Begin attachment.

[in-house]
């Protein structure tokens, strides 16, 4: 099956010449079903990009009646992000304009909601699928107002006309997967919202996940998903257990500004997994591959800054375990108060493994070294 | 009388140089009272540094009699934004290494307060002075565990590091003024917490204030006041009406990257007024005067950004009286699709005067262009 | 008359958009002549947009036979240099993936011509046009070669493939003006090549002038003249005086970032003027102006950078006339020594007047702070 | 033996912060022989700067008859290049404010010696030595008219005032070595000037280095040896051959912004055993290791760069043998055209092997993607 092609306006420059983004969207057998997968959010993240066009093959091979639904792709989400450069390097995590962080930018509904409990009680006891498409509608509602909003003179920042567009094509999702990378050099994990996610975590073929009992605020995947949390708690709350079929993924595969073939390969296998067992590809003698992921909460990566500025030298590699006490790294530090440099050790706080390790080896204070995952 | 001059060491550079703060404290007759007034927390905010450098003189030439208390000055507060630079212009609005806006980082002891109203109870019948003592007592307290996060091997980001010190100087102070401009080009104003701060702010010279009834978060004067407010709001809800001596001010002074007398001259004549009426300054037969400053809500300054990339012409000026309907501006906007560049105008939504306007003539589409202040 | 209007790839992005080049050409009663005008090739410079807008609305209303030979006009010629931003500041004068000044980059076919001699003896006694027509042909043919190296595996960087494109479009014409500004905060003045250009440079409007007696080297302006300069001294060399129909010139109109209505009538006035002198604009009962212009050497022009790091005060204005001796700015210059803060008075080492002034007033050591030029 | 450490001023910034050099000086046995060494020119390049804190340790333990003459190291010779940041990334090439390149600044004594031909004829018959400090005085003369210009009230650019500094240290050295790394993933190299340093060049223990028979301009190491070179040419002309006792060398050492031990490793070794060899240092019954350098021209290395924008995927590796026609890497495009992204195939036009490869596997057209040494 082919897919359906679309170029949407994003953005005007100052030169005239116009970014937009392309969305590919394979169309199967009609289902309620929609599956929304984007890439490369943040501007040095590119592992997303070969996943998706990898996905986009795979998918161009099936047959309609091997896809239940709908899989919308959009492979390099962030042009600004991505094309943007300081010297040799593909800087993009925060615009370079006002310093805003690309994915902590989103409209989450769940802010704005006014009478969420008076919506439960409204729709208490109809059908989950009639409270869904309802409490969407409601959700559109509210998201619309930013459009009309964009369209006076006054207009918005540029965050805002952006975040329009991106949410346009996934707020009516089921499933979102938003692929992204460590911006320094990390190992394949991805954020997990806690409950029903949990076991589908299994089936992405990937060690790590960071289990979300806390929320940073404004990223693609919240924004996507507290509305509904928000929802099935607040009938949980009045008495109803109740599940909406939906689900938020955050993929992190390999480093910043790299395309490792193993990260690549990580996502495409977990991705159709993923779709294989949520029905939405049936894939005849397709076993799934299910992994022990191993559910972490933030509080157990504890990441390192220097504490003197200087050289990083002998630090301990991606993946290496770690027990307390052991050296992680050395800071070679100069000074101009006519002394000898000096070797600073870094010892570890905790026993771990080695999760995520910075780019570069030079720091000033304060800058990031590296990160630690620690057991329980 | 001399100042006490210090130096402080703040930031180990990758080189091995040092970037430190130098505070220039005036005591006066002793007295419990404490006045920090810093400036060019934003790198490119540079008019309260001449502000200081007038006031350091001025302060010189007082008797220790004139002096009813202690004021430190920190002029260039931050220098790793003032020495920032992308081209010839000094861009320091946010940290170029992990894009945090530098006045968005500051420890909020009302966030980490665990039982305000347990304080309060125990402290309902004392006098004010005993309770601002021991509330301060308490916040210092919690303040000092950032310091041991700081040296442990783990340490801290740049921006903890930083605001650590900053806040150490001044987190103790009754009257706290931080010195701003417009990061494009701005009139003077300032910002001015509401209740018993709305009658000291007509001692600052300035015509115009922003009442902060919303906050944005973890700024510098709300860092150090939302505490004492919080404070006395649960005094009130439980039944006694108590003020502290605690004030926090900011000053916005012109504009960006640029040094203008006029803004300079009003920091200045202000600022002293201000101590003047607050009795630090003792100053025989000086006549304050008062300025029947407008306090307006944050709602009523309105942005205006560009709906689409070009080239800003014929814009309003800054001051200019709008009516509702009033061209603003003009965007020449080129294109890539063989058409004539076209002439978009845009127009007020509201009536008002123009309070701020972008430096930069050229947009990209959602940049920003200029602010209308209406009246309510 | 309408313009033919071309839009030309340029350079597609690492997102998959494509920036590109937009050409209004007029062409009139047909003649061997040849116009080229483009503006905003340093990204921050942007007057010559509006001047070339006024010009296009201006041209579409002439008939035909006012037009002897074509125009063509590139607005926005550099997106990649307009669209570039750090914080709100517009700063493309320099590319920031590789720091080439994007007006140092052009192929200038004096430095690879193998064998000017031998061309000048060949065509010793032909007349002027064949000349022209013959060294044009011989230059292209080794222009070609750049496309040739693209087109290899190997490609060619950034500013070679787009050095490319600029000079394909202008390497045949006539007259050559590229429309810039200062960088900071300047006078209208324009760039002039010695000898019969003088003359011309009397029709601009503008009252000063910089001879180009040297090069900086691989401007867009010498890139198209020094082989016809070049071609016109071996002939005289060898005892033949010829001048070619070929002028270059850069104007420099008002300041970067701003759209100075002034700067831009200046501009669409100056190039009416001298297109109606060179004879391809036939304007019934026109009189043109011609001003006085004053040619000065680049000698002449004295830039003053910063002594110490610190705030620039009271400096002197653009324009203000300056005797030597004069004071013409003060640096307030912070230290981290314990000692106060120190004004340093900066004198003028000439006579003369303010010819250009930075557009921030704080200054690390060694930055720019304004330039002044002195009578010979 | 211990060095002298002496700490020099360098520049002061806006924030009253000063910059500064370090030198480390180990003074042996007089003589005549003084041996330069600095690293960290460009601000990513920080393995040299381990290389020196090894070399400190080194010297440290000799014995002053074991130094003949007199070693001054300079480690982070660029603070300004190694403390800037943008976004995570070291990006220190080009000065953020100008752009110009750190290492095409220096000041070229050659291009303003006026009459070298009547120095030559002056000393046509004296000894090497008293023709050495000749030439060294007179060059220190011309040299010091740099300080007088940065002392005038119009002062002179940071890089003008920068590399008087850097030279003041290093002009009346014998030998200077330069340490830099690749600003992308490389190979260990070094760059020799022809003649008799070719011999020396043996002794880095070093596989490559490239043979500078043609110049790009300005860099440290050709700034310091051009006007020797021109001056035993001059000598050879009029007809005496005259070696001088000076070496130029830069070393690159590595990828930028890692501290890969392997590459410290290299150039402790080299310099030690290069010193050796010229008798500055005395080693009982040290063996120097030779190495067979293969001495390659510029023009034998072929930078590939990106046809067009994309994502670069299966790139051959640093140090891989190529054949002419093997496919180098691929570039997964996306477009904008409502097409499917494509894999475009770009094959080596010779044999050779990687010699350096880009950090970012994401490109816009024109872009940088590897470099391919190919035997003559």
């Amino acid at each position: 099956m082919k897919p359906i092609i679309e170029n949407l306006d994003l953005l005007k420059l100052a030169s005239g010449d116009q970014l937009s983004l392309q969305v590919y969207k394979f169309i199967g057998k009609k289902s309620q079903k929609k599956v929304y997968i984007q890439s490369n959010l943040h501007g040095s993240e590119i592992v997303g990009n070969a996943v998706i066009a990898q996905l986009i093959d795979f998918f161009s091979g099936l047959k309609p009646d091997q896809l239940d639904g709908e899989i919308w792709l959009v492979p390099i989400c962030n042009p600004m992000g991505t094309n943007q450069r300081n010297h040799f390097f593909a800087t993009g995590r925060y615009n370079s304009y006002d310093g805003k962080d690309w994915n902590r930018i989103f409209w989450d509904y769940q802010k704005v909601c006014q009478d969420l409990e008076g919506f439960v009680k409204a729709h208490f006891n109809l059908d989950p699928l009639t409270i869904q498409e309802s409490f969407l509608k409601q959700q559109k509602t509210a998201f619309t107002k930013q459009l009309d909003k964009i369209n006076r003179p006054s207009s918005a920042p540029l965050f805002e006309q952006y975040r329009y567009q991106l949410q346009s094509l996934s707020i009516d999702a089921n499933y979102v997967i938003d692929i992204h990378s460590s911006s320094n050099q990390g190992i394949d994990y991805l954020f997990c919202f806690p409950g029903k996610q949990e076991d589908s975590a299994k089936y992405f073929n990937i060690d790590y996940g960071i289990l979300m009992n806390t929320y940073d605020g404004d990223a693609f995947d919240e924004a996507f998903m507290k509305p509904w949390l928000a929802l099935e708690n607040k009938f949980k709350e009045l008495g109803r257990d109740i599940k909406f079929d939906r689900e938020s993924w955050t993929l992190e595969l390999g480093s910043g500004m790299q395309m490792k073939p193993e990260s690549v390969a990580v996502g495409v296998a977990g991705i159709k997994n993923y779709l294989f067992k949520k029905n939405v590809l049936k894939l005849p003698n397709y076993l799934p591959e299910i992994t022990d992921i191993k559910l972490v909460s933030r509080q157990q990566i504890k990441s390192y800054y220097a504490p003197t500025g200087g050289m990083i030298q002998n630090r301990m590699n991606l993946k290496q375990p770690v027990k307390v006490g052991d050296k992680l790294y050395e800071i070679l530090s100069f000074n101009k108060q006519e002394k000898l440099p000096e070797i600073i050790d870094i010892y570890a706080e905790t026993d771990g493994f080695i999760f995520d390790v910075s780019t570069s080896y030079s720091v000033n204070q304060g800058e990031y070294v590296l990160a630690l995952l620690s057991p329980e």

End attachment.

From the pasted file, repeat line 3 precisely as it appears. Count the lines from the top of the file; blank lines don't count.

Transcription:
């Amino acid at each position: 099956m082919k897919p359906i092609i679309e170029n949407l306006d994003l953005l005007k420059l100052a030169s005239g010449d116009q970014l937009s983004l392309q969305v590919y969207k394979f169309i199967g057998k009609k289902s309620q079903k929609k599956v929304y997968i984007q890439s490369n959010l943040h501007g040095s993240e590119i592992v997303g990009n070969a996943v998706i066009a990898q996905l986009i093959d795979f998918f161009s091979g099936l047959k309609p009646d091997q896809l239940d639904g709908e899989i919308w792709l959009v492979p390099i989400c962030n042009p600004m992000g991505t094309n943007q450069r300081n010297h040799f390097f593909a800087t993009g995590r925060y615009n370079s304009y006002d310093g805003k962080d690309w994915n902590r930018i989103f409209w989450d509904y769940q802010k704005v909601c006014q009478d969420l409990e008076g919506f439960v009680k409204a729709h208490f006891n109809l059908d989950p699928l009639t409270i869904q498409e309802s409490f969407l509608k409601q959700q559109k509602t509210a998201f619309t107002k930013q459009l009309d909003k964009i369209n006076r003179p006054s207009s918005a920042p540029l965050f805002e006309q952006y975040r329009y567009q991106l949410q346009s094509l996934s707020i009516d999702a089921n499933y979102v997967i938003d692929i992204h990378s460590s911006s320094n050099q990390g190992i394949d994990y991805l954020f997990c919202f806690p409950g029903k996610q949990e076991d589908s975590a299994k089936y992405f073929n990937i060690d790590y996940g960071i289990l979300m009992n806390t929320y940073d605020g404004d990223a693609f995947d919240e924004a996507f998903m507290k509305p509904w949390l928000a929802l099935e708690n607040k009938f949980k709350e009045l008495g109803r257990d109740i599940k909406f079929d939906r689900e938020s993924w955050t993929l992190e595969l390999g480093s910043g500004m790299q395309m490792k073939p193993e990260s690549v390969a990580v996502g495409v296998a977990g991705i159709k997994n993923y779709l294989f067992k949520k029905n939405v590809l049936k894939l005849p003698n397709y076993l799934p591959e299910i992994t022990d992921i191993k559910l972490v909460s933030r509080q157990q990566i504890k990441s390192y800054y220097a504490p003197t500025g200087g050289m990083i030298q002998n630090r301990m590699n991606l993946k290496q375990p770690v027990k307390v006490g052991d050296k992680l790294y050395e800071i070679l530090s100069f000074n101009k108060q006519e002394k000898l440099p000096e070797i600073i050790d870094i010892y570890a706080e905790t026993d771990g493994f080695i999760f995520d390790v910075s780019t570069s080896y030079s720091v000033n204070q304060g800058e990031y070294v590296l990160a630690l995952l620690s057991p329980e």